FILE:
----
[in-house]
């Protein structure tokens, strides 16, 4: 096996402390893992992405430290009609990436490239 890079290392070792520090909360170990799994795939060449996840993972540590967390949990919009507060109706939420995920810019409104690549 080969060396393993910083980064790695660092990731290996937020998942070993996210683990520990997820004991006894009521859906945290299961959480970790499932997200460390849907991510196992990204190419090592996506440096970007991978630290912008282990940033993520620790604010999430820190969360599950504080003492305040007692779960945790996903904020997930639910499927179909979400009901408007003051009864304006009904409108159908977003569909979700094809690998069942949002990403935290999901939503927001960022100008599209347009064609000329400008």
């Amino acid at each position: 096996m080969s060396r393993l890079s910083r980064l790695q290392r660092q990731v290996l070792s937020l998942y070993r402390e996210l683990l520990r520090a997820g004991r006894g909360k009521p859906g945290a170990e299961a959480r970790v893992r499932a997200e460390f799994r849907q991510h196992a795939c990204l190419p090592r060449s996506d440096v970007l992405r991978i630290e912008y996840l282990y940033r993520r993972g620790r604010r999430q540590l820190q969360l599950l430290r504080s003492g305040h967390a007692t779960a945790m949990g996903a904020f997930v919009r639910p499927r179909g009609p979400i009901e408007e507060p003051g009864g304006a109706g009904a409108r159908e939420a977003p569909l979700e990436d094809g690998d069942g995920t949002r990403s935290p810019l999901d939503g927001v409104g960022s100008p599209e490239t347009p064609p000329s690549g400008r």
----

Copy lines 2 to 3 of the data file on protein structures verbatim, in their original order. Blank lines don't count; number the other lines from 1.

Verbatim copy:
């Protein structure tokens, strides 16, 4: 096996402390893992992405430290009609990436490239 890079290392070792520090909360170990799994795939060449996840993972540590967390949990919009507060109706939420995920810019409104690549 080969060396393993910083980064790695660092990731290996937020998942070993996210683990520990997820004991006894009521859906945290299961959480970790499932997200460390849907991510196992990204190419090592996506440096970007991978630290912008282990940033993520620790604010999430820190969360599950504080003492305040007692779960945790996903904020997930639910499927179909979400009901408007003051009864304006009904409108159908977003569909979700094809690998069942949002990403935290999901939503927001960022100008599209347009064609000329400008």
């Amino acid at each position: 096996m080969s060396r393993l890079s910083r980064l790695q290392r660092q990731v290996l070792s937020l998942y070993r402390e996210l683990l520990r520090a997820g004991r006894g909360k009521p859906g945290a170990e299961a959480r970790v893992r499932a997200e460390f799994r849907q991510h196992a795939c990204l190419p090592r060449s996506d440096v970007l992405r991978i630290e912008y996840l282990y940033r993520r993972g620790r604010r999430q540590l820190q969360l599950l430290r504080s003492g305040h967390a007692t779960a945790m949990g996903a904020f997930v919009r639910p499927r179909g009609p979400i009901e408007e507060p003051g009864g304006a109706g009904a409108r159908e939420a977003p569909l979700e990436d094809g690998d069942g995920t949002r990403s935290p810019l999901d939503g927001v409104g960022s100008p599209e490239t347009p064609p000329s690549g400008r």